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Unread 10-03-2007, 09:15 PM   #1
john h
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Is Running Bond ok for Tub Surround?

Hey All...

Hobby tilesetter here doing my first tub surround/bath wall wainscoting project, standard 60x30 tub. I had an idea to run my 8" tile with 1/8th grout in running bond throughout.

As I looked through the photos section, I noticed that stacked bond was by far the most common, and figured there may be a good reason for it! I'm thinking this may not be a good pattern choice, that eventually I'll end up with funky looking corners (tub surround back wall will have rouhgly 2" slivers). Any thoughts or general guidlines for running bond patterns?

Many thanks...

Last edited by john h; 10-03-2007 at 09:21 PM.
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Unread 10-03-2007, 09:21 PM   #2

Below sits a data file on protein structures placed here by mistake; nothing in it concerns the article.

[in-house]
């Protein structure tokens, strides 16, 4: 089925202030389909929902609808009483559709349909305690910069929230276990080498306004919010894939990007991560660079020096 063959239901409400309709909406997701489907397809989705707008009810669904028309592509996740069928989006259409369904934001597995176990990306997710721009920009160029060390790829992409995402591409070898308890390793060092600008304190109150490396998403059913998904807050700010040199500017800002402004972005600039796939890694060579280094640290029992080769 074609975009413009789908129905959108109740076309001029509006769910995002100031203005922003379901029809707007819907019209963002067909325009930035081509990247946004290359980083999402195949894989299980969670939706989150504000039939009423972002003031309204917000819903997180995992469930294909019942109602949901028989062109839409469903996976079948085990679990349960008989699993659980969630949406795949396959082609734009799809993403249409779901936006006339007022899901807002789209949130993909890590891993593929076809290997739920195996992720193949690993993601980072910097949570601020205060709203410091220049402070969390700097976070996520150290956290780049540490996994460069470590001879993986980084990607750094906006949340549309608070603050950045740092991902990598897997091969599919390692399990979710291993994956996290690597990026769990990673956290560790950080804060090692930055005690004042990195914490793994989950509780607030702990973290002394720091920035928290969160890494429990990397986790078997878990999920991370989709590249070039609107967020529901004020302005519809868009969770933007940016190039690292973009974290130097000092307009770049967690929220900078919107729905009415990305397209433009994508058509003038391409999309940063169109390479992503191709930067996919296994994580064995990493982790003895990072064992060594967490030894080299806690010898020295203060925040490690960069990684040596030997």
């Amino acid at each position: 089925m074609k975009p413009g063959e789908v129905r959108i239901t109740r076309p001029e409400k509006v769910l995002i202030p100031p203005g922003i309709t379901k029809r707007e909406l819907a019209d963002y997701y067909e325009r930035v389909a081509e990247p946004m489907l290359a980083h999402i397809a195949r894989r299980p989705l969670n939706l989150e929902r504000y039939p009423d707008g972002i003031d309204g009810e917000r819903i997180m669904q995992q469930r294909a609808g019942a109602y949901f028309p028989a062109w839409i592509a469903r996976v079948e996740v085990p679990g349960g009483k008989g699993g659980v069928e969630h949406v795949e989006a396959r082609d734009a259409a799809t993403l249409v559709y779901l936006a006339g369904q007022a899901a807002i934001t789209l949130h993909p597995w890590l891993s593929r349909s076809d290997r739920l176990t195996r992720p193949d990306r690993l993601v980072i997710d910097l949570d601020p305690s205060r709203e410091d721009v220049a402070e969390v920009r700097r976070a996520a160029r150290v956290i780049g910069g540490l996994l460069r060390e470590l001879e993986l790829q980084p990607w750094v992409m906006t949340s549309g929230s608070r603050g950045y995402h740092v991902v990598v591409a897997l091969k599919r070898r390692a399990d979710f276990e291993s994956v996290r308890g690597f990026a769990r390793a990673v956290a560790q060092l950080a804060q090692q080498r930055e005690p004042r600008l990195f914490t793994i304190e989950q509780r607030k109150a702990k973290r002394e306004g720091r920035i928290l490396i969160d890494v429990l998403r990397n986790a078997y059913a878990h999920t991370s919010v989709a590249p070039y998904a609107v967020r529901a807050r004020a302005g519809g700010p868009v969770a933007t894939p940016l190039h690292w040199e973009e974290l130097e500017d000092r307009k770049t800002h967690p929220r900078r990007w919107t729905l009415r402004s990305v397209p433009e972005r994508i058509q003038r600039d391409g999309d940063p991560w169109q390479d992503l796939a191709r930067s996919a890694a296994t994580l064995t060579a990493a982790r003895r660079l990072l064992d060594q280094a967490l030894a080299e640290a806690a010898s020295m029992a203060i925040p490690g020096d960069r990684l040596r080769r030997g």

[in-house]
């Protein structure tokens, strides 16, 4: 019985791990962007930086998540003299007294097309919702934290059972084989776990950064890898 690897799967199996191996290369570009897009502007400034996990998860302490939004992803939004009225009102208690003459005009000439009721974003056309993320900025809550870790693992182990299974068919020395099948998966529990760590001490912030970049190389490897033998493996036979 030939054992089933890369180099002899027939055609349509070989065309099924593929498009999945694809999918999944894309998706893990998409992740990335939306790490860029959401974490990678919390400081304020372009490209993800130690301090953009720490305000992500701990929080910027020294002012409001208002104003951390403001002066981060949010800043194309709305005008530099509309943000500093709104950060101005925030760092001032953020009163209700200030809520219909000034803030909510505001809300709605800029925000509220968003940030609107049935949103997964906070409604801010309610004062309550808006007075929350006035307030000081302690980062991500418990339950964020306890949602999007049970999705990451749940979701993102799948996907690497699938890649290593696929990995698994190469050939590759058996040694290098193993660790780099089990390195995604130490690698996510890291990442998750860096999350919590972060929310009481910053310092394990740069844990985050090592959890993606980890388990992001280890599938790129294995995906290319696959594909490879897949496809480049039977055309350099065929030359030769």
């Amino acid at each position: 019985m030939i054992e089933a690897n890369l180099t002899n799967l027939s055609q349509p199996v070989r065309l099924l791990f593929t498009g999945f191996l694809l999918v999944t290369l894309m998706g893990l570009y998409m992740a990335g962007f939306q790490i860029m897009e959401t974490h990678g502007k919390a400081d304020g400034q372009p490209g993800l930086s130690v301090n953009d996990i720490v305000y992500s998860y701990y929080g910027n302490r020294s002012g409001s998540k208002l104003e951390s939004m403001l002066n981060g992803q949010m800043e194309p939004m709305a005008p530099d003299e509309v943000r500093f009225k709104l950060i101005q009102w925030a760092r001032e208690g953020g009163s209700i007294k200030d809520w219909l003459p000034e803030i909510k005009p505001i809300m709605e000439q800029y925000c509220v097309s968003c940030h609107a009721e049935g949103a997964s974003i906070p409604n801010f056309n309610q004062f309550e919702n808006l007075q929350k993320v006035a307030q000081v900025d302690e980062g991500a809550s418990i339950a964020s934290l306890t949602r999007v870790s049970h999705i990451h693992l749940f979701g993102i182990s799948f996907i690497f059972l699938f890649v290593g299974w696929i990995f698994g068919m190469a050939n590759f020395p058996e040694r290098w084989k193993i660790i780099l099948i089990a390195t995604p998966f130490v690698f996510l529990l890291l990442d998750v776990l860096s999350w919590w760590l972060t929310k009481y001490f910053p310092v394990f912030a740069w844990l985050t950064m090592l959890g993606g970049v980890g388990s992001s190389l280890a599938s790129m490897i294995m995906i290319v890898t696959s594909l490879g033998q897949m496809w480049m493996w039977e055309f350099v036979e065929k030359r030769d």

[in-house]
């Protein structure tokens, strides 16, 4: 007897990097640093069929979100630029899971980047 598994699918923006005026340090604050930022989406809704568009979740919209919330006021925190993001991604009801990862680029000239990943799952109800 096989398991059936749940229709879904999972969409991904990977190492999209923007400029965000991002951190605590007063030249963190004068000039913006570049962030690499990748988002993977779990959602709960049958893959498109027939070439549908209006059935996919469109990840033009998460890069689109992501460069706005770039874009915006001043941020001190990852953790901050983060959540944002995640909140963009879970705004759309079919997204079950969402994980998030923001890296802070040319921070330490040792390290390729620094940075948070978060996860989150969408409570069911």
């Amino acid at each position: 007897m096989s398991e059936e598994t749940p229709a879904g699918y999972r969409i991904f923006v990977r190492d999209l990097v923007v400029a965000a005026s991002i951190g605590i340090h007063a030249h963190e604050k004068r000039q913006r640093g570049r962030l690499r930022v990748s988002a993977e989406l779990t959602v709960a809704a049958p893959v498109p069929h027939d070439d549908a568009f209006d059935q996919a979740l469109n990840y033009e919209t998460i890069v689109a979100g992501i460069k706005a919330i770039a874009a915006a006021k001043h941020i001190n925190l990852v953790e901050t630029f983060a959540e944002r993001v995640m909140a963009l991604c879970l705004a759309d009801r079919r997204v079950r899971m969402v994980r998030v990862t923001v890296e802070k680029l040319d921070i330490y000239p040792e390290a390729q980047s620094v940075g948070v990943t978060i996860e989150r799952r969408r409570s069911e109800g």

dcousins
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that's very common too. i did running bond for my shower stall with 12x12 and plan on it for my current tub and shower surround with 9x12s. it is more of a challenge with respect to the funky corners. you will have to plan ahead to figure out where your slivers will be. Technically, you don't have to have the running bond continuously run from beginning to end, nor do you have to have the stacked pattern run that way. just be consistent. and I am thinking that surely there is a way you could shift your center to avoid such small splinters.
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Unread 10-03-2007, 09:46 PM   #3
john h
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Thanks Deborah!